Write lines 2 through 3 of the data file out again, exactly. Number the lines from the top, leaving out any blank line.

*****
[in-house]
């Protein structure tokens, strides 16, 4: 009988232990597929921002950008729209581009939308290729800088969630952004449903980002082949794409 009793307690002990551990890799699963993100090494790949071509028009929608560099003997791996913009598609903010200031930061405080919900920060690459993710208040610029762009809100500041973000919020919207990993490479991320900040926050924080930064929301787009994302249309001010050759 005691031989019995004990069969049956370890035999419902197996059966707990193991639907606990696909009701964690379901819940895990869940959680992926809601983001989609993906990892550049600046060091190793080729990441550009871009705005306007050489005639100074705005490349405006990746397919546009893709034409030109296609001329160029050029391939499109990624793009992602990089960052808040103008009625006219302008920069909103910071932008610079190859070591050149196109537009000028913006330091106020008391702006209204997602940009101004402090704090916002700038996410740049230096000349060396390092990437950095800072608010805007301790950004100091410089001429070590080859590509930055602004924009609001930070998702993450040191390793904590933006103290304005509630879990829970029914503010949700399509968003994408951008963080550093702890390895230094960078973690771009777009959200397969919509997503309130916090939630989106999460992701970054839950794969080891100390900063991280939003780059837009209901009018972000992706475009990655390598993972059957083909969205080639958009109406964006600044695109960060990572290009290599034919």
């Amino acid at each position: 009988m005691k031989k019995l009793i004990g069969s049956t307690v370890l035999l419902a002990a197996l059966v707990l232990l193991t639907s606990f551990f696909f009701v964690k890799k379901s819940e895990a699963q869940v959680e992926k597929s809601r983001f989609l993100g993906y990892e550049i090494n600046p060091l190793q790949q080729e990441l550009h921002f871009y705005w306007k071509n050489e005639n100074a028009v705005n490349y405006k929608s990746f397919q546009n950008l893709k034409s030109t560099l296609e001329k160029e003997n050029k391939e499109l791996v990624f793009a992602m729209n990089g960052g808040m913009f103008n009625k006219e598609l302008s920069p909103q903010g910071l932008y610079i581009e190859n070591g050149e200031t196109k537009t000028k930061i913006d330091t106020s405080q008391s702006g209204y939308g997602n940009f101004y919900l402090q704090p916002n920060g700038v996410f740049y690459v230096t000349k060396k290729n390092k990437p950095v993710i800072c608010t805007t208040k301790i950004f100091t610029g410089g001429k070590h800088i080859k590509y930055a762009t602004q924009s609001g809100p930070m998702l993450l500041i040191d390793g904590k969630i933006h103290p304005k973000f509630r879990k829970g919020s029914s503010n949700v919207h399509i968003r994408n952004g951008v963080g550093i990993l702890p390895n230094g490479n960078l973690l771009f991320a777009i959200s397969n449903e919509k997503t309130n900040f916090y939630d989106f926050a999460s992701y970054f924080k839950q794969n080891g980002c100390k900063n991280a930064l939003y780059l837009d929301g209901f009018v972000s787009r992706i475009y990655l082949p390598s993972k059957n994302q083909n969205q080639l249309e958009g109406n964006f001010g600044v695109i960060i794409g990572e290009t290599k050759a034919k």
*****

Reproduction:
């Protein structure tokens, strides 16, 4: 009988232990597929921002950008729209581009939308290729800088969630952004449903980002082949794409 009793307690002990551990890799699963993100090494790949071509028009929608560099003997791996913009598609903010200031930061405080919900920060690459993710208040610029762009809100500041973000919020919207990993490479991320900040926050924080930064929301787009994302249309001010050759 005691031989019995004990069969049956370890035999419902197996059966707990193991639907606990696909009701964690379901819940895990869940959680992926809601983001989609993906990892550049600046060091190793080729990441550009871009705005306007050489005639100074705005490349405006990746397919546009893709034409030109296609001329160029050029391939499109990624793009992602990089960052808040103008009625006219302008920069909103910071932008610079190859070591050149196109537009000028913006330091106020008391702006209204997602940009101004402090704090916002700038996410740049230096000349060396390092990437950095800072608010805007301790950004100091410089001429070590080859590509930055602004924009609001930070998702993450040191390793904590933006103290304005509630879990829970029914503010949700399509968003994408951008963080550093702890390895230094960078973690771009777009959200397969919509997503309130916090939630989106999460992701970054839950794969080891100390900063991280939003780059837009209901009018972000992706475009990655390598993972059957083909969205080639958009109406964006600044695109960060990572290009290599034919």
């Amino acid at each position: 009988m005691k031989k019995l009793i004990g069969s049956t307690v370890l035999l419902a002990a197996l059966v707990l232990l193991t639907s606990f551990f696909f009701v964690k890799k379901s819940e895990a699963q869940v959680e992926k597929s809601r983001f989609l993100g993906y990892e550049i090494n600046p060091l190793q790949q080729e990441l550009h921002f871009y705005w306007k071509n050489e005639n100074a028009v705005n490349y405006k929608s990746f397919q546009n950008l893709k034409s030109t560099l296609e001329k160029e003997n050029k391939e499109l791996v990624f793009a992602m729209n990089g960052g808040m913009f103008n009625k006219e598609l302008s920069p909103q903010g910071l932008y610079i581009e190859n070591g050149e200031t196109k537009t000028k930061i913006d330091t106020s405080q008391s702006g209204y939308g997602n940009f101004y919900l402090q704090p916002n920060g700038v996410f740049y690459v230096t000349k060396k290729n390092k990437p950095v993710i800072c608010t805007t208040k301790i950004f100091t610029g410089g001429k070590h800088i080859k590509y930055a762009t602004q924009s609001g809100p930070m998702l993450l500041i040191d390793g904590k969630i933006h103290p304005k973000f509630r879990k829970g919020s029914s503010n949700v919207h399509i968003r994408n952004g951008v963080g550093i990993l702890p390895n230094g490479n960078l973690l771009f991320a777009i959200s397969n449903e919509k997503t309130n900040f916090y939630d989106f926050a999460s992701y970054f924080k839950q794969n080891g980002c100390k900063n991280a930064l939003y780059l837009d929301g209901f009018v972000s787009r992706i475009y990655l082949p390598s993972k059957n994302q083909n969205q080639l249309e958009g109406n964006f001010g600044v695109i960060i794409g990572e290009t290599k050759a034919k």